Rated: PG for thematic material, some violence and language. Reviewed by: Jim Release date: February 20, 2015 Released by: Walt Disney Pictures
Another inspirational, family friendly sports underdog film ('based on actual events') set in 1987 is often appealing in the hands of 'North Country' (where a miner displayed spunk against sexual harassment in Minnesota) director Niki Caro rendering an affectionately encouraging "it takes a village" community spirit.
Kevin Costner (Black or White, For The Love of the Game, Mr. Brooks among his many credits) stars as temperamental Idaho high school football coach Jim White, who ends up in the eponymous California Central Valley location (a mostly Mexican-American farming community) with his wife Cheryl (Maria Bello) and two daughters, teenage Julie (Morgan Saylor) and preteen Jamie (Elsie Fisher). Jim is promptly dismissed after hurling a shoe in a locker room that bloodies the face of one of his players.
The crestfallen, frustrated middle-age guy doesn't like being awakened by a rooster as the sun rises and is unsure whether he can handle this change where many of the students pick crops, attend school and return to work.
The sensible principal (Valente Rodriguez) sees something in White that he may not see in himself and is left with a physical education position after clashing with the head coach of the football squad. Recognizing the speed in some of the students leaving class for jobs, Jim puts together McFarland's initial seven-player cross-country team with the help of one of the students.
Thomas (a sharp Carlos Pratts) has much endurance and quickness that quickly catches White's eye, while also extolling pudgy Danny (Ramiro Rodriquez), close to his two brothers, also part of the group. The coach starts to realize the learning curve on the first meet which means getting better running footwear and altering the coaching and discipline enough so to get them very high in the state competition.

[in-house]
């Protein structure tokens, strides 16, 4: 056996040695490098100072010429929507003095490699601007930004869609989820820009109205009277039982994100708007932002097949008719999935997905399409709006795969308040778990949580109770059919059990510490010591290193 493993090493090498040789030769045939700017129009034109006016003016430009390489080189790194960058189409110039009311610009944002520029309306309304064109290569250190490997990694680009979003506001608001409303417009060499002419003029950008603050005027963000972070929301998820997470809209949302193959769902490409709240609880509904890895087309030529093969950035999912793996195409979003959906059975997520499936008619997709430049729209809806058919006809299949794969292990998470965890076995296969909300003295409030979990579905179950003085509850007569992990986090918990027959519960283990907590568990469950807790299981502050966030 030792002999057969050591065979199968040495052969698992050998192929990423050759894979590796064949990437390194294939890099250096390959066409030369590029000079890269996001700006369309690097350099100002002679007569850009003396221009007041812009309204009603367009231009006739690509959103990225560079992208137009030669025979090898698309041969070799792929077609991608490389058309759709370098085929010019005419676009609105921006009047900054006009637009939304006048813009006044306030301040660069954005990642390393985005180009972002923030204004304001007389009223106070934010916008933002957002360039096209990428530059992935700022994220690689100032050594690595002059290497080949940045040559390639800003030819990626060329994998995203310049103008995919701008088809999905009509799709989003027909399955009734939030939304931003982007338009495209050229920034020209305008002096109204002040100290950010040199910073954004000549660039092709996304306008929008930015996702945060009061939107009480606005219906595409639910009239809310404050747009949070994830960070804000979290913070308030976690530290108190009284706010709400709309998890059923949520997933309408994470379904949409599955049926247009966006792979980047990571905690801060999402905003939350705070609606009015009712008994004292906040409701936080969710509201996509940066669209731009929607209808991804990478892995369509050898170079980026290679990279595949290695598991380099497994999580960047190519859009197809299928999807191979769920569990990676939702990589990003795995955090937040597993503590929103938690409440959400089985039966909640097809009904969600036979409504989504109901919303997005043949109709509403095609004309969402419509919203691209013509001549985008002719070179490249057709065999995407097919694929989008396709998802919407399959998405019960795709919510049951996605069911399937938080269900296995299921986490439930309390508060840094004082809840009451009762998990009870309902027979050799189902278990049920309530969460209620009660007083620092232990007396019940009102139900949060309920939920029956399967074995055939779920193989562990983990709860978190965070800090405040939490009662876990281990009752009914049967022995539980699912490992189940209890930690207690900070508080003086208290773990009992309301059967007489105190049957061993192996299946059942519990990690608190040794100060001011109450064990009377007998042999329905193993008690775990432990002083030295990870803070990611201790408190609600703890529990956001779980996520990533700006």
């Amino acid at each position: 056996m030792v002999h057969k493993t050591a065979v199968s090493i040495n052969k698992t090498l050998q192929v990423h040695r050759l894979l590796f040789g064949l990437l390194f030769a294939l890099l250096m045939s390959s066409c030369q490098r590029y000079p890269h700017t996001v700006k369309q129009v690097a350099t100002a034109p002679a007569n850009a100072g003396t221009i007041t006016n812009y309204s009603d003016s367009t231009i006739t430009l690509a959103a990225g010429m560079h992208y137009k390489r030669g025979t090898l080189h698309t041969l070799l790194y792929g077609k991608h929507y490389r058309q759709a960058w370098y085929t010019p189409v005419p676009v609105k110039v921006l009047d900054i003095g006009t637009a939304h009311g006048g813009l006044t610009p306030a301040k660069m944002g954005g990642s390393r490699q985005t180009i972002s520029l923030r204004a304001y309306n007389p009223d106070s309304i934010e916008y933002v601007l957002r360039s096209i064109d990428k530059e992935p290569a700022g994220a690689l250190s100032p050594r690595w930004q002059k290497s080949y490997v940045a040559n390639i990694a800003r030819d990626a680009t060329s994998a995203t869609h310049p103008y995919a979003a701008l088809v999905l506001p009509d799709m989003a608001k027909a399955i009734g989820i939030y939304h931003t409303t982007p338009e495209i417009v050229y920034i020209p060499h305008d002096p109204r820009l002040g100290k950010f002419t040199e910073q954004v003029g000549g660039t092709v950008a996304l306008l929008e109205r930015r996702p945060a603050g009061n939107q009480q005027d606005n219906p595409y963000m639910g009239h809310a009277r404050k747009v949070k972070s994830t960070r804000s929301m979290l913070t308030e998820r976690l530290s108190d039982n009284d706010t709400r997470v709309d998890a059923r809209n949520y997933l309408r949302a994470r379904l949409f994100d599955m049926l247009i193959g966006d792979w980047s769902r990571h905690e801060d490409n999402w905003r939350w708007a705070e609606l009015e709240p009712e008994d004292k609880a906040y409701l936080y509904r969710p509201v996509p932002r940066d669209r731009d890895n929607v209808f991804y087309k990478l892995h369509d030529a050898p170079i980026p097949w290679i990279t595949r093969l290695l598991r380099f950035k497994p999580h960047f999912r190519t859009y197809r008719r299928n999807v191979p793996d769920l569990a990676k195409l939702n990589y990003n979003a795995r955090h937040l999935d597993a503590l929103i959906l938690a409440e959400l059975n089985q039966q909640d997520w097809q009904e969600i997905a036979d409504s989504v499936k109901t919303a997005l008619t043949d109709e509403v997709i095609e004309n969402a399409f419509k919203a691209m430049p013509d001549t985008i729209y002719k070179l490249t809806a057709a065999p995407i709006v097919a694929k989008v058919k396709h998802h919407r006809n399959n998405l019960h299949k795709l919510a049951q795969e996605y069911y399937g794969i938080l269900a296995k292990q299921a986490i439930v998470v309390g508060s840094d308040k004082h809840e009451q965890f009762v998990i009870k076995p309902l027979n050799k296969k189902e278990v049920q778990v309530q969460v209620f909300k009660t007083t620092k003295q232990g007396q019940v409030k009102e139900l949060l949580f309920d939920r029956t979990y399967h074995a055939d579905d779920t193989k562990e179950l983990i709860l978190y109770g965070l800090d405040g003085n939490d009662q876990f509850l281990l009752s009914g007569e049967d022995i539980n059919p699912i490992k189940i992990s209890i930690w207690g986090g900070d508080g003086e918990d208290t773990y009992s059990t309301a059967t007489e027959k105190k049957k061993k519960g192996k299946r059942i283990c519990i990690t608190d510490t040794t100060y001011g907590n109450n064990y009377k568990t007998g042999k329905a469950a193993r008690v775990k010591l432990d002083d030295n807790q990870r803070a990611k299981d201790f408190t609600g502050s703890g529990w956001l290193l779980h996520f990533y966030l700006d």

Caro works convincingly from a trio of scenarists to show how character is established in an honest, rather unsentimental manner from the way White partners with his diverse cross-country unit, even being with them picking crops in the fields. A generous neighbor of a matriarch gives him a chicken and consorts with a shop proprietor devoted to the runners. Even the cynical Julie begins to adapt to school and begins to date Thomas as a quinceanera is arranged for her. Even, Cheryl (though Bello should have been allowed to display more of her talents but is adequate enough) finds their new setting to be maybe the most live-in of all as she meets some of its distaff members.
McFarland, USA knows the attributes of Costner in a part that contrasts with his fine work opposite Joan Allen in The Upside of Anger in understanding populace that knows how to prosper. The foibles of White are well-etched even if the role like most of the other characters really isn't all that finely shaded, but able to instill the tenets that coincide to realize the onerous methods to excel on the track. Even more appealing than the likable, similarly-themed Million Dollar Arm, another mainstream, albeit predictable Disney feature has a stellar way of depicting the struggles to strive into leadership while also respectfully capping the whereabouts and ups (and downs) of its interesting real-life roster.